Forensic Chemist Testimony Concerning Clandestine Lab Yield Satisfied Daubert Reliability Factors

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In drug conspiracy trial, forensic chemist could provide expert testimony concerning the yield of phencyclidine (“PCP”) that could be produced in a clandestine laboratory, in United States v. McCaleb, 552 F.3d 1053 (9th Cir. Jan. 13, 2009) (No. 06-50387).

The Ninth Circuit recently considered the admissibility of forensic chemist testimony concerning the yield of phencyclidine (“PCP”) that could be produced in a clandestine laboratory under some of the Daubert factors.

In the case, authorities discovered and seized evidence involving the production of phencyclidine (“PCP”) at a clandestine laboratory. Defendant McCaleb was charged with conspiring to manufacture, to aid and abet the manufacture of, to distribute, and to possess with intent to distribute, PCP, and possessing ethyl ether, a precursor chemical, knowing and having reasonable cause to believe that it would be used to manufacture PCP. At trial, a Drug Enforcement Administration forensic chemist testified “about the actual yield of PCP that could be produced in a clandestine laboratory.” McCaleb, 552 F.3d at 1060. The expert testimony was offered to show that more than 100 grams of PCP was involved on the conspiracy count. The expert used a conservative estimate that the clandestine laboratory could result in a twenty-five percent yield. After the defendant was convicted, on appeal, he contested the admission of the forensic chemist testimony.

The circuit affirmed the admission of the expert testimony, which satisfied some of the factors under Daubert v. Merrell Dow Pharm., Inc., 509 U.S. 579 (1993). The circuit noted the requirements for admitting expert testimony under FRE 702:

“Federal Rules of Evidence 702 allows for the admission of ‘scientific, technical, or other specialized knowledge’ when ‘(1) the testimony is based upon sufficient facts or data, (2) the testimony is the product of reliable principles and methods, and (3) the witness has applied the principles and methods reliably to the facts of the case.’ A district court may rely on various factors in evaluating such evidence, including (1) whether the theory can be or has been tested; (2) whether the theory has been subjected to peer review; (3) whether the error rate is known and standards exist to control the operation of the technique; and (4) whether the theory has gained general acceptance.”
McCaleb, 552 F.3d at 1060 (citing Daubert v. Merrell Dow Pharm., Inc., 509 U.S. 579, 593-94 (1993).

In applying these non-exclusive factors, the circuit applied the general acceptance and publication factors. First, the expert explained that his calculation was “based on an aggregate of data compiled by the DEA” from the seizures from other clandestine laboratories. Information from an internal DEA database “indicated that the average yield from such laboratories was between 30% and 40%.” The expert testified that the twenty-five percent yield estimate was “commonly used” by “forensic chemists throughout DEA,” which included “an average of 30 chemists in each of the [DEA’s] eight laboratories.” McCaleb, 552 F.3d at 1060. This satisfied the Daubert reliability factor of general acceptance. McCaleb, 552 F.3d at 1060 (citing Daubert, 509 U.S. at 594 (noting “‘general acceptance’ can yet have a bearing on the inquiry” concerning the admission of expert testimony). <>/p>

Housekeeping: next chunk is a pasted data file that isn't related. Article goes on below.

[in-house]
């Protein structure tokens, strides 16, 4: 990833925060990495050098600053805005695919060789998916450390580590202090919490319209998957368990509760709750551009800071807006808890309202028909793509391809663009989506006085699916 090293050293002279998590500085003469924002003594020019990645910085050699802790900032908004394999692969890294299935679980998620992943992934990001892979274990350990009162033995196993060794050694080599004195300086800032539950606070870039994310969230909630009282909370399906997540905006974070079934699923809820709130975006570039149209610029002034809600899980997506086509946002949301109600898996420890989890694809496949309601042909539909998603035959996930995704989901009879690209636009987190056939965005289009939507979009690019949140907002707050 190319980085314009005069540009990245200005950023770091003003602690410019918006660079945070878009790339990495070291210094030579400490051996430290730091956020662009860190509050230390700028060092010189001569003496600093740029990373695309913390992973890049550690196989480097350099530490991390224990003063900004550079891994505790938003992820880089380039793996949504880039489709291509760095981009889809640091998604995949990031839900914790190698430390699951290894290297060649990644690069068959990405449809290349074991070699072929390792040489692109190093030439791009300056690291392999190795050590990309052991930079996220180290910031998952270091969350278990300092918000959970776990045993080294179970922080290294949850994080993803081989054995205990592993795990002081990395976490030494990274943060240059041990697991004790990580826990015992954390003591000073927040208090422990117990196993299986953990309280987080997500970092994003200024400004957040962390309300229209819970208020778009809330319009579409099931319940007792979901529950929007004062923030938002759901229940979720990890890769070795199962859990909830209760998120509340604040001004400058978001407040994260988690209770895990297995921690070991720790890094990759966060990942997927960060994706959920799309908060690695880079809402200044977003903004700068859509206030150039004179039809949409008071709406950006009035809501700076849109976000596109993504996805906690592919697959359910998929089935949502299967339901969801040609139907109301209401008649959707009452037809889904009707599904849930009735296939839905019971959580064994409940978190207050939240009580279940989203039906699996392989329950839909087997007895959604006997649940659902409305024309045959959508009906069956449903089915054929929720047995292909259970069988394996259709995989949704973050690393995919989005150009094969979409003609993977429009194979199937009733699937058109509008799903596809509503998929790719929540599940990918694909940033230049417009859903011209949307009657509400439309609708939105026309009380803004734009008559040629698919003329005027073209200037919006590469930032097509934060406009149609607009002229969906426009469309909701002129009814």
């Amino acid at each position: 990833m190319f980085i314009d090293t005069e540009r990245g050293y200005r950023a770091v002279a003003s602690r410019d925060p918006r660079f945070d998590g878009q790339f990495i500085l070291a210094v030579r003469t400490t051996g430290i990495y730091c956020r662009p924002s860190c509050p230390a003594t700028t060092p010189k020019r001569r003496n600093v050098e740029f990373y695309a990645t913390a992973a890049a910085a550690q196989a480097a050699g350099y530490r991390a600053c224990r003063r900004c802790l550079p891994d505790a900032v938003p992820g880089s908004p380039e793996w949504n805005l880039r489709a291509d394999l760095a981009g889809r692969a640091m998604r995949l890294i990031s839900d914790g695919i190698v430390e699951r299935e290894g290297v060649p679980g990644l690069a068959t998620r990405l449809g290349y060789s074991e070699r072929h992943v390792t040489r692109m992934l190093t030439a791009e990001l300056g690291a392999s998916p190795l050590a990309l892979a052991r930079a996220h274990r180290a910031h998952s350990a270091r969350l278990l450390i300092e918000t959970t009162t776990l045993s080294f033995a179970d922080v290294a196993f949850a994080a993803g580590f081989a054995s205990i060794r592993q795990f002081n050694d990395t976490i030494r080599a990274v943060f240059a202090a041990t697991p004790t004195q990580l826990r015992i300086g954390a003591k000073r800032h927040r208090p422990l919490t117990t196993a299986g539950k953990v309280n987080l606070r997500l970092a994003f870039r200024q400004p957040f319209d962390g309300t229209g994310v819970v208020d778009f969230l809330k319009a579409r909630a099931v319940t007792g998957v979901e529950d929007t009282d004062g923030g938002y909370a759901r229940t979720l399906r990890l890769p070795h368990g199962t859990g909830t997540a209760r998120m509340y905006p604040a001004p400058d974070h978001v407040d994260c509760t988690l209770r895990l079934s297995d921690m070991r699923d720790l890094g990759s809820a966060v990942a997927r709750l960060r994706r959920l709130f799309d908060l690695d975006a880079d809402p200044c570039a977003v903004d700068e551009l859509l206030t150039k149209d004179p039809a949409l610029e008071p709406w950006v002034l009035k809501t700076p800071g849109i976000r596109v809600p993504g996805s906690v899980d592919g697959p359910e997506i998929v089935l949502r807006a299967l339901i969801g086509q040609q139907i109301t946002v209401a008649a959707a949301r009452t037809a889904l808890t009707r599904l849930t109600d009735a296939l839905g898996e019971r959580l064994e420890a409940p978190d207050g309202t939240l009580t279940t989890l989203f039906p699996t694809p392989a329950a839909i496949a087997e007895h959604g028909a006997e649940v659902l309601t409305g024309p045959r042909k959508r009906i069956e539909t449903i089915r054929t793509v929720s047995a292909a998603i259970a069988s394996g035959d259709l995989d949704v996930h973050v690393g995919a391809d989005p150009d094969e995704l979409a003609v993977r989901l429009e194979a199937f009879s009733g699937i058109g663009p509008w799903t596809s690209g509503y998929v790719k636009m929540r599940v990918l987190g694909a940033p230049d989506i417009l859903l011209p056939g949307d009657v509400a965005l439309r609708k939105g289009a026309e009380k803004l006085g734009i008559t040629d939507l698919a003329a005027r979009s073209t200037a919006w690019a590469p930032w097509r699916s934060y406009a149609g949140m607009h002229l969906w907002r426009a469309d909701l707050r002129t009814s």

Second, the forensic expert also “testified that she was familiar with a study published in the Journal of Medicinal Chemistry regarding actual yields of PCP in a laboratory.” McCaleb, 552 F.3d at 1060-61. The trial court also concluded that the expert opinion was in part “based on published articles.” McCaleb, 552 F.3d at 1060-61. This satisfied the publication factor under Daubert, 509 U.S. at 594 (“The fact of publication (or lack thereof) in a peer reviewed journal thus will be a relevant, though not dispositive, consideration in assessing the scientific validity of a particular technique or methodology on which an opinion is premised.”).

Finally, the circuit noted that the expert used a conservative estimate of a twenty-five percent yield as “she obtained an actual yield of about 55%.” McCaleb, 552 F.3d at 1061. Based on the application of the Daubert factors and the testimony at trial, the expert testimony was admissible under Daubert and FRE 702.

The application of the Daubert reliability factors was also noted in Handwriting Expert Testimony Satisfied Five Daubert Reliability Factors; Fingerprint Expert Testimony Satisfied Daubert Reliability Factors; and Shoeprint Expert Testimony Satisfied Daubert Reliability Factors.

Federal Rules of Evidence
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